Creating living, breathing characters that readers can love or hate and identify with is a huge part of every author’s mission. How they accomplish that, though, varies from author to author. Some develop detailed character sheets that describe parents, siblings, eye color, height, weight, favorite food and color, hobbies, most traumatic incident, relationships, and just about anything you can think of about a person. Others interview their characters or write journal entries for them. Those who are pantsers allow the character to emerge on the page as the story unfolds.
What About Using Real People?
A recent article in The New York Times detailed the life and death of the son and stepson of three famous authors who all apparently used him as a character or based characters on him and his life. Whoa.
In the very first fiction I wrote, I filled in detailed character worksheets to describe the main characters but not for the several characters I based on real people. For those characters I consciously changed their looks, their backgrounds and any traits that could identify them and drew on my impression of who they were: how they saw themselves in the world, how they treated others, their attitudes, and so on. But, as much as I distanced the characters from the real people, in my mind, I saw them as that person, heard that person’s voice in my head when writing their dialogue.
It turned out using real people made me uncomfortable and I never did it again. Nor did I ever create character worksheets again. Instead, the characters in my stories come from my unconscious. They often arrive with names and sometimes with a little backstory but not much else. When I’m writing I try to see through their eyes and allow them to become who they are as they lead me through the story. I know this sounds mystical. I can’t really explain it.
This quote from Eudora Welty summarizes my ideal way of creating characters.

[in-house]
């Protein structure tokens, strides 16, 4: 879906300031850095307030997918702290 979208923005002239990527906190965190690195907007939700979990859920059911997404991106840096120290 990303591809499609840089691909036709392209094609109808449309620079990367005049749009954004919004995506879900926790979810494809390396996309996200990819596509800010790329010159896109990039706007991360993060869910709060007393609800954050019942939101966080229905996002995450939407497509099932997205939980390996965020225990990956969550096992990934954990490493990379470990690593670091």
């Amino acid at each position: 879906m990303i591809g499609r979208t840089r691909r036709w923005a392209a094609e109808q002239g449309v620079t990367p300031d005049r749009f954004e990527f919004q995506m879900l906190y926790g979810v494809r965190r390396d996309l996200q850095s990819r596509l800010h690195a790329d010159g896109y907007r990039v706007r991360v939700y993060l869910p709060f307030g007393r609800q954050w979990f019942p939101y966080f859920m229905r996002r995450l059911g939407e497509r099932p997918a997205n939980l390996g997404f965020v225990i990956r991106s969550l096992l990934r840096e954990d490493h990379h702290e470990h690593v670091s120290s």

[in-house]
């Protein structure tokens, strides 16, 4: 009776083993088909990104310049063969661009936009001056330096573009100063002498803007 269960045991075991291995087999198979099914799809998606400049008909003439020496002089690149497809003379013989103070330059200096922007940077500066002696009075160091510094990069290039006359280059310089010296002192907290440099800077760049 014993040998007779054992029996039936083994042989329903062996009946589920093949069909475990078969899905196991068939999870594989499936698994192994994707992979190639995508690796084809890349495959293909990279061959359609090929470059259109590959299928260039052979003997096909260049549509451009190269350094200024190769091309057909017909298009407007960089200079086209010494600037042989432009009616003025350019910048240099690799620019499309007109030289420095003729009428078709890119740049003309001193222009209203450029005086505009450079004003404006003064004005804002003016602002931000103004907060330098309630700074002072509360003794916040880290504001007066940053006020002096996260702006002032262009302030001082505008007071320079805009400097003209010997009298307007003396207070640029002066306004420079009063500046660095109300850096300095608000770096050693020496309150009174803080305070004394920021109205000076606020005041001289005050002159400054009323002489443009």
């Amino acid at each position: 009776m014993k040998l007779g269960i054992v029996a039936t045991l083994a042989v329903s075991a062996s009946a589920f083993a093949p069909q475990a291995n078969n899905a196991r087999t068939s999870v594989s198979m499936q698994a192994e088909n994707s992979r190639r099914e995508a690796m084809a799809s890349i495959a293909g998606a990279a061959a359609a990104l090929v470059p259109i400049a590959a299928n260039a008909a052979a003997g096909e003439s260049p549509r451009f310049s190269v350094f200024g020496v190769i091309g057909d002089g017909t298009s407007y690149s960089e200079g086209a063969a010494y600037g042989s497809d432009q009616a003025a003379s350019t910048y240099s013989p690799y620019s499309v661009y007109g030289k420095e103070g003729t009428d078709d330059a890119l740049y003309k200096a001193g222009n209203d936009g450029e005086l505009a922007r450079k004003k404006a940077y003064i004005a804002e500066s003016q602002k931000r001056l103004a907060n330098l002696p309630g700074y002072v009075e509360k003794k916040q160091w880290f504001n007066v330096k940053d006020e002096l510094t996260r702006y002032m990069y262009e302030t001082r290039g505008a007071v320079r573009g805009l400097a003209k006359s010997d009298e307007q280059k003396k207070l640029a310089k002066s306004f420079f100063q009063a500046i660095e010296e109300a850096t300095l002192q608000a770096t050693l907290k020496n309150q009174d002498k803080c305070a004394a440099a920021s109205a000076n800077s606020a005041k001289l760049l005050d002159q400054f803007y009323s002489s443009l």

“Characters take on life sometimes by luck, but I suspect it is when you can write more entirely out of yourself, inside the skin, heart, mind, and soul of a person who is not yourself, that a character becomes in his own right another human being on the page.”
What about you authors? How do you create your characters?
In addition to publishing multiple mystery and romance short stories in various anthologies, Catherine has authored four romances novels. Her latest book, The Disappearance of Lindy James, was awarded a GOLDIE for Best General Fiction.
I start with a vague idea of how they look, perhaps add an eccentric detail, and then focus on developing a unique voice for them that features their character, opinions, and background.
I spend a lot of time on Zillow trying to figure out where they live and how they decorate their house or apartment. I suspect there are a lot of Zillow brokers who are trying to figure out what I’m doing. Or perhaps they just assume I’m a writer.
I have had emails from realtors in Chicago because I have accessed their site looking at houses and apartments. They seemed to understand when I told them I was a writer looking for a nice place to describe in my novel.
I also have a vague idea of how they look but I’m more concerned on their internal life, how they interact with other characters, what their role is in the story.
Hmn, never thought of Zillow. It would be useful when writing romances when where they live might signify something about them or the fledgling relationship. I depend on Google but depending on the underlying subject I turn to books and articles.
I check out travel locations and venues. I had no idea the hotels I was missing until my characters stayed there.
I hear you, Michele. I’m currently writing a romance that takes place in Italy, a place I love. But the hotels my two MC are staying in are so spectacular that I’m ready to pack up and fly there. Except, of course, They’re on a super luxury tour. Not only do I not usually do tours but I could never afford this one if it existed.